Changing Face of Stress

As I age I have come to the realization that each stage of life brings with it its own set of worries. While I may not lose sleep at night wondering if we have enough money to pay for diapers, I do become preoccupied with concerns over retirement.   My heart no longer breaks when my little girl falls on the playground, but it aches as I wave good-bye to her as she heads off to college.  And, like so many of my peers, just as our children embark on their own lives, we become caretakers of our parents.    We have been blessed to have both sets of our parents living nearby, involved in our children’s lives, but this summer each of them experienced their own health crisis requiring us to coordinate their care.

We all have our own stress stories.   Some days, weeks, and years are better than others.   We have all had that day when we should have just stayed in bed.  Stress comes in all different forms.   There is the daily routine of our lives that can cause stress. We may not even recognize it as stress – “it’s just life” we tell ourselves.   Then there are those defining moments of intense stress that have a profound effect on our ability to manage that daily routine. Illness, divorce, loss of a job, and death stop us in our tracks, searching for ways to deal with feelings of fear, loss of control, depression, and anxiety.

From Tigers to Traffic Jams – The Result is the Same

Our bodies were designed perfectly to deal with extreme stress.   Think for a moment. Before the days of grocery stores, cars, and modern appliances we would have had to hunt for food and search for healthy water in order to survive.   The human body was designed to react to moments of extreme danger for survival purposes.   Hormones are released that increase the heart rate to help us breathe as we run from prey. Blood moves from inactive tasks such as digestion to feed muscles and brain preparing us for the fight or flight reaction.   Once the imminent danger is resolved, our body then returns to a state of relaxation.   But what happens when we are chronically stressed?   We are no longer being chased by that Bengal tiger, but the low hum of everyday stress has the same effect on our body.   The result is usually sleeplessness, weight gain, stomach disorders, anxiety, anger, low libido and physical illness.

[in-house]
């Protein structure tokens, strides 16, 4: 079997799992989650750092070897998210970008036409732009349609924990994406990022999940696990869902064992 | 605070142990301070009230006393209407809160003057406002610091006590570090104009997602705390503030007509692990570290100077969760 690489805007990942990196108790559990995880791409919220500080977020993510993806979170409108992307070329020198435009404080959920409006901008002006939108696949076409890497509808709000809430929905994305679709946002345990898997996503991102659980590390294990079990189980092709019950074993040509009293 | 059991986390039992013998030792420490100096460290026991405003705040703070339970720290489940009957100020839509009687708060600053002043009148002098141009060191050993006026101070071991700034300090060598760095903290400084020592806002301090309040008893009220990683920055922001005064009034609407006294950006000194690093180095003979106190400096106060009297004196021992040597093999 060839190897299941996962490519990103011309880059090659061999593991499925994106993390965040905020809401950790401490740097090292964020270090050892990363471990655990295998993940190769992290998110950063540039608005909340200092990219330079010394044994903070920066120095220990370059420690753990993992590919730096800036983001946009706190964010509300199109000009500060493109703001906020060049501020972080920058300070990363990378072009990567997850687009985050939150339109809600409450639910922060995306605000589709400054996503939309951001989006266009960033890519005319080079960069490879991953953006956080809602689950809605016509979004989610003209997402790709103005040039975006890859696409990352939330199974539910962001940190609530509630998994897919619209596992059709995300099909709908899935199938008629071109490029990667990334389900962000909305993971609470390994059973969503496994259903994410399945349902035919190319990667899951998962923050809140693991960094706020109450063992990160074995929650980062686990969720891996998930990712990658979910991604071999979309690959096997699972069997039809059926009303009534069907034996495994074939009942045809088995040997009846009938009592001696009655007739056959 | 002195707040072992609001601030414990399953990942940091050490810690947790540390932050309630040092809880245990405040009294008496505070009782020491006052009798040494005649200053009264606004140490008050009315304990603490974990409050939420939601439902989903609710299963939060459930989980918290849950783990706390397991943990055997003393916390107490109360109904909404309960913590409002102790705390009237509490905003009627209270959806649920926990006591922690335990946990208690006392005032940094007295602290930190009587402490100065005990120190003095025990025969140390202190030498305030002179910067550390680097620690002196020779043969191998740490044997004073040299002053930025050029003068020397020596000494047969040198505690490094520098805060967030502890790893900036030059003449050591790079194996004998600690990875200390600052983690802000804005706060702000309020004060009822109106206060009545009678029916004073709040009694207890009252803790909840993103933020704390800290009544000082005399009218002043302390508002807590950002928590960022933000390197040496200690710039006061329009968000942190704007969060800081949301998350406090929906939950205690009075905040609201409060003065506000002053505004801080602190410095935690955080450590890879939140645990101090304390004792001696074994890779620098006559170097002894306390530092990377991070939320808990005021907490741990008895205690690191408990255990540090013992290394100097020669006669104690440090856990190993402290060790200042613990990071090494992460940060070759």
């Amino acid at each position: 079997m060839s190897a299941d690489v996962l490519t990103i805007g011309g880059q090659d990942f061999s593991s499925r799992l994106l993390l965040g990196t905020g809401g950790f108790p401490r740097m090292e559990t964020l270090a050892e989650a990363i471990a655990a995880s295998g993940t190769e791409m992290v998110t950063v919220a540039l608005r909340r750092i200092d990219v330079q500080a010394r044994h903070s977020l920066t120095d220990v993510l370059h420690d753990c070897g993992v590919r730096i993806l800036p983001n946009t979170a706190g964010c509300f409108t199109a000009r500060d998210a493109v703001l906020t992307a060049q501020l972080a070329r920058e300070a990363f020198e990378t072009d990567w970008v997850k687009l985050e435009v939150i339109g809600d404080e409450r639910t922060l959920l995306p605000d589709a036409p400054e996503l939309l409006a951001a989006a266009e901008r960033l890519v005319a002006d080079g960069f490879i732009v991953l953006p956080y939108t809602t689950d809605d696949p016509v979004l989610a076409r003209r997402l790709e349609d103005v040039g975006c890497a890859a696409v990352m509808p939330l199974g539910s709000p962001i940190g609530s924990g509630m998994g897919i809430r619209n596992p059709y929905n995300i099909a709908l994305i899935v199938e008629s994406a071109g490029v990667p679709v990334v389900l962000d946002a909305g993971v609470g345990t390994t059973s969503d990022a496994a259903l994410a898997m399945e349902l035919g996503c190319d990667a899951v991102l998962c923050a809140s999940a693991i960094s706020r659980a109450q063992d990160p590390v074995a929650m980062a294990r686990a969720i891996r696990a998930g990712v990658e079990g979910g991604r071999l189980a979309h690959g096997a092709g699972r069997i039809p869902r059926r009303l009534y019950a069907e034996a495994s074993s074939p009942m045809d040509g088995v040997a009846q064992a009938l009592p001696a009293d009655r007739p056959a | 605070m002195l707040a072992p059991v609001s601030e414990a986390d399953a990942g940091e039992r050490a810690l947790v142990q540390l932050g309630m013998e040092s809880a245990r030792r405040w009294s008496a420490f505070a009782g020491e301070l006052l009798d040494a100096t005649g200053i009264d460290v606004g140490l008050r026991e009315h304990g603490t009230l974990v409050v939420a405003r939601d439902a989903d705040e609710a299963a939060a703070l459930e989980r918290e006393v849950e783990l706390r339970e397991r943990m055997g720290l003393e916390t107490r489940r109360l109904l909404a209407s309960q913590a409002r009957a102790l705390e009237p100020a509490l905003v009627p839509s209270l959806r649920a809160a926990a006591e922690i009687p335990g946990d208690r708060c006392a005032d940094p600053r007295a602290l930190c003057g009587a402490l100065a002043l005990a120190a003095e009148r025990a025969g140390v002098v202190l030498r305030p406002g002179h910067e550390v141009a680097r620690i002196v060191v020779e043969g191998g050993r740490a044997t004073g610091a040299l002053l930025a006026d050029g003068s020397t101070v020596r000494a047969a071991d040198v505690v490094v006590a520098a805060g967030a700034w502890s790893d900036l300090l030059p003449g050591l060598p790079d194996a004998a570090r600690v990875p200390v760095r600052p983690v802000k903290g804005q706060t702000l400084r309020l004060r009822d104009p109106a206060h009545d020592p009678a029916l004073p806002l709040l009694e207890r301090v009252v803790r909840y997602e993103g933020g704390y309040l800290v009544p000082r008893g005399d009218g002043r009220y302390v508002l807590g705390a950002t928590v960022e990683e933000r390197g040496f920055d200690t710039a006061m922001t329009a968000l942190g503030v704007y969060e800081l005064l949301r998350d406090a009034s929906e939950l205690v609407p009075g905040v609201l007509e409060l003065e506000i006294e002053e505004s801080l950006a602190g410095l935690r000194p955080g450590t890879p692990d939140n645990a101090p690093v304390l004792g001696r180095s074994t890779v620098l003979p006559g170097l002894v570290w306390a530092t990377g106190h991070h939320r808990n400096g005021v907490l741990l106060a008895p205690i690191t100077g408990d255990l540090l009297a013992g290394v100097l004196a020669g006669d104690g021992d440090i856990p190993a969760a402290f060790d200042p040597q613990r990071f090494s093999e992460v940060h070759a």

So what is the answer?   We live in a face paced world full of challenges great and small.   We must work at helping our bodies return to homeostasis.   Some basic ideas for stress management are:

  • Exercise – You do not need to belong to a gym or possess a variety of equipment in your basement to reap the restorative benefits of exercise.  You can quickly reduce stress with just a 10 minute walk around your office.  Be creative in your exercise routine.  The point is simply to move your body.
  • Eat a balanced diet – Keeping your blood sugar even and avoiding long periods of fasting will keep your energy level and keep your brain sharp.  Consider packing your own lunch to avoid fast food in your car.   Eat high protein snacks such as nuts or low fat cheese in between meals to hold you over until the next meal.
  • Get plenty of rest – We are a nation that is sleep deprived.   Our bodies need at least 6-7 hours of rest each night to regenerate tissue.  Be sure to limit screen time before going to bed.   Set a nightly routine and avoid eating before going to bed.
  • Drink plenty of water – Being properly hydrated improves every system in the body.   It helps flush out toxins, improves fatigue, and limits mindless eating.   If you are drinking the recommended 8 glasses of water per day you have the added benefit of built in breaks as well!
  • Share your pain – Studies show that stress levels decrease when we share our emotions with a family member, friend, clergy member, or counselor.   Joining a support group, walking with a friend, or even writing your thoughts down in a journal can improve feelings of anxiety and depression caused by stress.